Anyone have any opinion in Beckett Authentication? They gave me a crazy cheap deal on authenticating a poster I had collected 25 autographs on at a convention this past weekend so I took it. Does it add much value to an autograph collection to have them all verified?
Only if you plan to sell it in the near future.
I'm confused by this. Why does authentication only add value for the short term? If the autographs are certified authentic now, are they not still just as certified authentic ten years from now? Isn't it better for them to be certified closer to the signing date rather than years after the signing?
Genuinely curious, not arguing.
I don't think that is what Joe meant exactly. For me, such authentication adds nothing as those companies make so many errors and fail to correct databases etc when shown factual evidence - and if they put a sticker on your item to me it is now worth less as vandalized/damaged/being a billboard with free advertising. To what you asked - there are collectors of coins who prefer or value more certain variations of the slabs that might indicate when the coin was graded. This or that company is said to have been "better" at grading or whatever during time frame "X". It is all fashion - long dresses this year, short next. Opinions, which change. Like...business models. When company "X" gets a bad rep, those items bearing that sticker may take a hit, or worse and get a bad lingering stain. Think GAI sort of thing. Last week I saw a GAI stickered secretarial inside a PSA slab...what are these services worth down the road? I wonder what they are worth worth NOW. When a "top authenticator" can pass as fully genuine a photo of an actress playing a rather dead celebrity in a biopic...well, I'll do my own work.
Usually by then the authentication company screws up so many times their sticker isn’t worth any more then an unauthenticated item. GAI and GA is a good example. I’d rather gamble with something not authenticated then add their garbage to my collection. At one time they were actually valued by some sticker collectors.
what he meant was what is the point of paying for authentication on an item you got in person, unless you are intending to sell it in the future.
The "value" added only comes should you decide to sell it. Some collectors will only buy items that have been certified by Beckett or one of the other services. The real value would be who the 25 autographs are. It also depends on where or how you sell the item. If you decide to sell on eBay, it definitely would make your item easier to sell. If you consign it to an auction which offers pre-certification with their listings, then it is not as important.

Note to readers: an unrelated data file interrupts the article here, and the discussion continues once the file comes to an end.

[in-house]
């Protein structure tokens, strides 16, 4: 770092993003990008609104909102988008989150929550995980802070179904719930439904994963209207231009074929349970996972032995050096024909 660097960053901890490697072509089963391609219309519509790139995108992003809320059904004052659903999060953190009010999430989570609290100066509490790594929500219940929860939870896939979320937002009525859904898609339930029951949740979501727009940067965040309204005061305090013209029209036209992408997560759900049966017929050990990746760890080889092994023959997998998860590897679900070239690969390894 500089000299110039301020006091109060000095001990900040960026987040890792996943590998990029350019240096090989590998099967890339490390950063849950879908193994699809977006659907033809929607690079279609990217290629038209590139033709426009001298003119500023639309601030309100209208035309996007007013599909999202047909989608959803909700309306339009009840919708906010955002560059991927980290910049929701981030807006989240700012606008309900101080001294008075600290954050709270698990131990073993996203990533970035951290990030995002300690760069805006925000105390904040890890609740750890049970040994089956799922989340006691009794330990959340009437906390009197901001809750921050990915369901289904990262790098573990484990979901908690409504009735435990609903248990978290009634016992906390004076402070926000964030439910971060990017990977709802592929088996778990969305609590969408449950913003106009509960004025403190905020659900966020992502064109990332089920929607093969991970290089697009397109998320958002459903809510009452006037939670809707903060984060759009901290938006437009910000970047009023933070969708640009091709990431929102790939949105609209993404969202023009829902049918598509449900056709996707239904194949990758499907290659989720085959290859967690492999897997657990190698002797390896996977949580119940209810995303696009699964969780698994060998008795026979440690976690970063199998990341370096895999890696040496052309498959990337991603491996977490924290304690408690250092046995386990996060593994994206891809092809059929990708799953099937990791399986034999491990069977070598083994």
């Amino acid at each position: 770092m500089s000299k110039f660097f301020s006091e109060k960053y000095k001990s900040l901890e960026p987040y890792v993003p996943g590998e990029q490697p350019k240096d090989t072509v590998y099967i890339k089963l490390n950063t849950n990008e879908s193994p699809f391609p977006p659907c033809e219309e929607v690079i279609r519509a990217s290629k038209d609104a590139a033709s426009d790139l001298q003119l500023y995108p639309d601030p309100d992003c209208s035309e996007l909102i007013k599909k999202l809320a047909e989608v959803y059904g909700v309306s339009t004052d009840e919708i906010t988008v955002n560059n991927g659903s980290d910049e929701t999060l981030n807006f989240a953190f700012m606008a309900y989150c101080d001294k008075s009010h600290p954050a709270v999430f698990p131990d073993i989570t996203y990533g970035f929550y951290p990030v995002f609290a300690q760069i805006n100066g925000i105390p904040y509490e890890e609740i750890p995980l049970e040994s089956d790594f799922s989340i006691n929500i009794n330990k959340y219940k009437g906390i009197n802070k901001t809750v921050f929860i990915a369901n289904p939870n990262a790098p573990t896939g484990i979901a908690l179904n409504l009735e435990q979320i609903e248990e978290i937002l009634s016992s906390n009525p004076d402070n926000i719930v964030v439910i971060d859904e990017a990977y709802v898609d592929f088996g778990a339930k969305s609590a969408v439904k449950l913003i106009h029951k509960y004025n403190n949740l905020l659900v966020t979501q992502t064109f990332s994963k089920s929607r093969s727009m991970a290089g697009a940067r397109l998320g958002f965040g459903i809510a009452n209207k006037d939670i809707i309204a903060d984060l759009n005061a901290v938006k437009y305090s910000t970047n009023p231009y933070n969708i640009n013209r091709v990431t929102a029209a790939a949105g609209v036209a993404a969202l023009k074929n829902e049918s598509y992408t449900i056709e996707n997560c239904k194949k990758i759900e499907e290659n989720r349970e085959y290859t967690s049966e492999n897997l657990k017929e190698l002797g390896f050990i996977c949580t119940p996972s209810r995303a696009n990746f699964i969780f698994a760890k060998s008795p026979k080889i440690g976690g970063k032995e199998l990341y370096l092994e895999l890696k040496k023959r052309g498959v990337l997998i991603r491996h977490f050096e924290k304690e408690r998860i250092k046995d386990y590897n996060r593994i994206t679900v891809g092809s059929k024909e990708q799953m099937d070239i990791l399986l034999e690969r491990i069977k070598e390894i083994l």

I guess if you got a crazy cheap deal then why not go ahead. As long as Beckett remains a solid company then you saved some money. But, you got them in person and, if you plan to hold onto it, then the value is already there.
Sorry, if I confused you earlier and hopefully this answer is not equally as confusing.
Plus, I have seen discussions on this site that getting autographs re-authenticated every five years or so is a good idea. It seems the more current the authentication date the more reliable the authentication. At least, I've seen this mentioned here before. Not to say I necessarily agree with that myself.
For one... I just don't understand why people need a TPA for in person autographs. You know it's real and have the story to back it up.
Many folks buy and sell because they know it's real.
Its the casual collectors that seem to need the certificate to feel more comfortable. But rarely do they ever do personal research on who the certificate is from. And thus we now see a zillion fake cheesy certs.
Another problem is that the bigger popular companies are making more mistakes and folks on here are very aware of it and they are many threads about it.
TPA's including Beckett are mostly for casual collectors. And many companies including Beckett have made several costly errors for the consumer and don't feel the need to be accountable in many cases.
The one main thing I share with Eric is that I think the sticker (especially on the front) is destruction of property and nothing more than an advertising gimmick.
I must be bored as this topic is becoming very repetitive. But newbies need to learn (as I needed too) , so it's all in good information and better to spread the good word.
New cert, old cert... Who gives a crap. Authentic lasts forever.
Joe explained it pretty well.
And the other's are also good mentors
I will agree :)
Thanks for your replies. This is interesting because every article I've read online about buying/selling has said that authentication is pretty much a requirement - that without it the value of the item goes down for sellers and that buyers should be wary at non-authenticated items. Here most of you are saying that authentication is useless and can be detrimental. I wonder if it's just the audience - regular people buying vs. hobbiest/pros like yourselves.
RE: .Why I would want authentication for items signed in person.
S*** happens. My spouse was in a horrific car accident a few years ago. You can become disabled/die at any point. Should something hapoha to me I'd like the option for myself/my heirs to sell quickly and with the least amount of hastle.
RE crazy cheap: Entire poster was authenticated for $150 Canadian - $6/autograph.
Should also add I had a conversation with a guy in the spring who runs a small collectible business going from con to con and he was asking about my poster and if it was authenticated. He talked about authentication and how he did not buy non-authenticated items because, while authenticated items can be faked due to human error miscertifying them, they're a lot less likely to be fraudulent and have paper to back them up.